"Que se vayan todos" — "All of them must go" — they chanted. In 2001, it was the cry of the Argentinian protestors as the country was mired in a political, economic and social crisis. In 2011, it was the cry of the River Plate supporters. On 26 June 2011, one of the world's great clubs was relegated for the first time. 110 years of history — over 80,000 members, an estimated 14 million fans, an Intercontinental Cup, two Copa Libertadores and a record 33 league titles — had not been enough to protect River Plate from relegation.

They had fallen just one win short of safety — one win over the course of three seasons. Three points from a total of 342 on offer. Ultimately, the points averages that decide relegation in Argentina played against the type of club they were meant to protect. The year River went down, they ended the season in sixth place, yet they faced a relegation play-off.

With Mariano Pavone's penalty miss against Belgrano, towards the end of the return leg, any remaining hope of survival vanished. River were down and the Monumental was soon in flames. Once the smoke had cleared came the realisation that the return would be long and painful, even if it took just one year. In the end, it took 363 days.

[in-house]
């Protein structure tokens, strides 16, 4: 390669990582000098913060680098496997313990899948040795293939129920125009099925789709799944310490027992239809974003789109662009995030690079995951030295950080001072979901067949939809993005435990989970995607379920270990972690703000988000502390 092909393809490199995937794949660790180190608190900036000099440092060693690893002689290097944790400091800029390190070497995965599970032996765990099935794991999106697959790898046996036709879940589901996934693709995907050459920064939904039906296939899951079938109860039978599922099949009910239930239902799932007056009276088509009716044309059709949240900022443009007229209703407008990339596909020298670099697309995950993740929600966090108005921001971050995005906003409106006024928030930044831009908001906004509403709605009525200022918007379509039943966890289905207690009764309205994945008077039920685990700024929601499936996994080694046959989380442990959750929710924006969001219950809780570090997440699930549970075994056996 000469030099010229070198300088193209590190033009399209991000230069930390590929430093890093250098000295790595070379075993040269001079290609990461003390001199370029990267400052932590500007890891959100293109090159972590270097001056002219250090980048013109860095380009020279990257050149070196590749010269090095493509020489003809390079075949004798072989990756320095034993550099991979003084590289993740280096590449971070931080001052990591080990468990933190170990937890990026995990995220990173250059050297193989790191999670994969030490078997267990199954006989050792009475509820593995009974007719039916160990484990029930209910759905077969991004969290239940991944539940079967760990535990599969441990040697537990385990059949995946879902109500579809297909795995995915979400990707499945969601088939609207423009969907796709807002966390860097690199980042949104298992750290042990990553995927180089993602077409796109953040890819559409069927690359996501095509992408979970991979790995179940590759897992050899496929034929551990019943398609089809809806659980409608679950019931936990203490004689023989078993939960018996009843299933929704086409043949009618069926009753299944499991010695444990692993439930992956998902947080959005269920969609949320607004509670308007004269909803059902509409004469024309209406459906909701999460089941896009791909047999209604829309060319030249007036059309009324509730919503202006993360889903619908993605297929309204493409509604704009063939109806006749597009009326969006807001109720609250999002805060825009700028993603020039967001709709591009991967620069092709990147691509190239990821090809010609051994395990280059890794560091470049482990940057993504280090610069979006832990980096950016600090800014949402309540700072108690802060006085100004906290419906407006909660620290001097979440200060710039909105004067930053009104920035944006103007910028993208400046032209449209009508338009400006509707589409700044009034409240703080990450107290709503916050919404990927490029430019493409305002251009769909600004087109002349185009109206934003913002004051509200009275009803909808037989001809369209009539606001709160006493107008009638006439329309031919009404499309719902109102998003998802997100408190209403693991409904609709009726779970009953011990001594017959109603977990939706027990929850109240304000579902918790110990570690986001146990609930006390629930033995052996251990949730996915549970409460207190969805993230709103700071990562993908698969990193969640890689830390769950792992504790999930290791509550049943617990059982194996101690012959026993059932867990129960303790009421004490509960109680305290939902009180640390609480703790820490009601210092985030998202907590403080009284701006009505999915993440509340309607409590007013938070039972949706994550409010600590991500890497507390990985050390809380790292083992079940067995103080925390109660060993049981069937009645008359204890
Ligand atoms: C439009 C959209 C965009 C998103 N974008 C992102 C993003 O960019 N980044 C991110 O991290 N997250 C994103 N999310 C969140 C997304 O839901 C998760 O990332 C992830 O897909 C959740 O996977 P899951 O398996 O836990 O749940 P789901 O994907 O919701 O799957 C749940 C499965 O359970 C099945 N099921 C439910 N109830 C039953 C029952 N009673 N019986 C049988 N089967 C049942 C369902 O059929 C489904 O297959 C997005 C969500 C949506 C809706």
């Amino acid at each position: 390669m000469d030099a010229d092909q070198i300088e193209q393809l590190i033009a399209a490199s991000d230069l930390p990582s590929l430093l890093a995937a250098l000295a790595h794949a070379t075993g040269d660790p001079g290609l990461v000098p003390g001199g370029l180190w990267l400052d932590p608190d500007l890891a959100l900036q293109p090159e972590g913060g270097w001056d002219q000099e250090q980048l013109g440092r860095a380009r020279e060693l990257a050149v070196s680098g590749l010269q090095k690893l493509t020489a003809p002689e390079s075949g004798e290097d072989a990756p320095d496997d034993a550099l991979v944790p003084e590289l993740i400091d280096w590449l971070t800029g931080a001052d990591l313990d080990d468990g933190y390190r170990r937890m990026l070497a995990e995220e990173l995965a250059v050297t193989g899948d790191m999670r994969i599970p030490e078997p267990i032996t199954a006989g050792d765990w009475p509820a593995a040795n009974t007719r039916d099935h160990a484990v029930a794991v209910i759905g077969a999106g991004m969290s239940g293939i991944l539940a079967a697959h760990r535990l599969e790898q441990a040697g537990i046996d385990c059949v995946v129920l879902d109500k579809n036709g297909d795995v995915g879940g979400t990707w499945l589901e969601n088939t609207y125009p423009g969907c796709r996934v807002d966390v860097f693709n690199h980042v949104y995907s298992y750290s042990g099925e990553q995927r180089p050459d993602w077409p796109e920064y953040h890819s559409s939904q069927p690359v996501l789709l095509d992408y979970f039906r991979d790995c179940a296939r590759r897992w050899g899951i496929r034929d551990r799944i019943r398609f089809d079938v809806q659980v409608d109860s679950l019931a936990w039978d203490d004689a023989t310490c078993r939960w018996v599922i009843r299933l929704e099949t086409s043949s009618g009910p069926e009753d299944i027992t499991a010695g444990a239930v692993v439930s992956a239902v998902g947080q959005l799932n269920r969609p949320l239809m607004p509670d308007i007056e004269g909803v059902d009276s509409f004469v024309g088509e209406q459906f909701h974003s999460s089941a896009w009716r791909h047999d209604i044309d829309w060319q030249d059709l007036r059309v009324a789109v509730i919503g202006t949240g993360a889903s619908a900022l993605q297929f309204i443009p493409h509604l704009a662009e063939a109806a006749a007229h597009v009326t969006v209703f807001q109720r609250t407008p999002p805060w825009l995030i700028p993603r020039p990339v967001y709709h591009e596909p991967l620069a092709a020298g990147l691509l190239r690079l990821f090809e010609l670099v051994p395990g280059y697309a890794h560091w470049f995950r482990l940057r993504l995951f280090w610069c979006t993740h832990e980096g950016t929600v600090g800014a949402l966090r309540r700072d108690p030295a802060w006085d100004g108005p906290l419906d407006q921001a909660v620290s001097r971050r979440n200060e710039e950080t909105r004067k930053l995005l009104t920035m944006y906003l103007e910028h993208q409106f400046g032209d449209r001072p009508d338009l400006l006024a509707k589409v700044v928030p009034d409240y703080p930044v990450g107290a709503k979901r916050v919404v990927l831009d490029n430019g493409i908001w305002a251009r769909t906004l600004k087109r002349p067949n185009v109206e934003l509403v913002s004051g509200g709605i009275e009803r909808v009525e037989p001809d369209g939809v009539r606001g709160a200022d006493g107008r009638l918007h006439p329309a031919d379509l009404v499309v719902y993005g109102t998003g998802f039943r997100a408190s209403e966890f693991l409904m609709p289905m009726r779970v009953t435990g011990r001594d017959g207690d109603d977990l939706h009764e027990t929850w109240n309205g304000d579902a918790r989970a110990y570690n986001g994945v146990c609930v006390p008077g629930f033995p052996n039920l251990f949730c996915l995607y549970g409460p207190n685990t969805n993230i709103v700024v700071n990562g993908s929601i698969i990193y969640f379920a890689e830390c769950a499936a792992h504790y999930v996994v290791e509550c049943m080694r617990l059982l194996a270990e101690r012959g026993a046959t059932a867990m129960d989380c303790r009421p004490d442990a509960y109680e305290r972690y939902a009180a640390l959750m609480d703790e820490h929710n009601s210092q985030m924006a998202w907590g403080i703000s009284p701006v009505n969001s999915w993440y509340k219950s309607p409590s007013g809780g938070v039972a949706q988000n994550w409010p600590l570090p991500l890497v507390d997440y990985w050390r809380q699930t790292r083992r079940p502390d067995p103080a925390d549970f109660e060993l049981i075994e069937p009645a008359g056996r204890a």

They would travel thousands of miles to tiny lower division grounds where they had never played before. They would be greeted with abuse from opposing fans who delighted in River's plight. "RiBer" was scrawled on bridges and buildings: they will never live down having played in the second division — la B Nacional.

Yet there was a groundswell of support — some fans saw the club play for the first time in their lives, others travelled south to Patagonia, west to the Andes and north to the border with Bolivia to follow the side. All the while, the Monumental was packed for home games. Alejandro 'Chori' Dominguez and Fernando Cavenaghi turned their backs on contracts in Europe and offered to play for whatever the heavily indebted club could afford. Midway through the season, the World Cup and European Championship-winning striker David Trezeguet ripped up a lucrative contract in the Middle East to join the club he supported while growing up in Buenos Aires.

Yet despite the formidable attacking trident available to Matías Almeyda, who had taken over as coach just hours after relegation, it would not be easy. Opposing teams turned their 15 minutes of fame into 90 against River. They never managed to build up the comfortable lead at the top of the table that fans were convinced they should have. The boardroom civil war thatcentred on the club president and World Cup-winning captain Daniel Passarella grabbed as many headlines as the results and a sense of paranoia replaced the trauma of relegation — what if they didn't win promotion? After relegation, they reasoned, anything was possible.

Aníbal Greco's photos wonderfully capture River Plate's journey from relegation to tiny provincial stadiums, to the tension in the Monumental as the team stuttered, through to the final day of the season, when River returned to the place they should never have left.

Joel Richards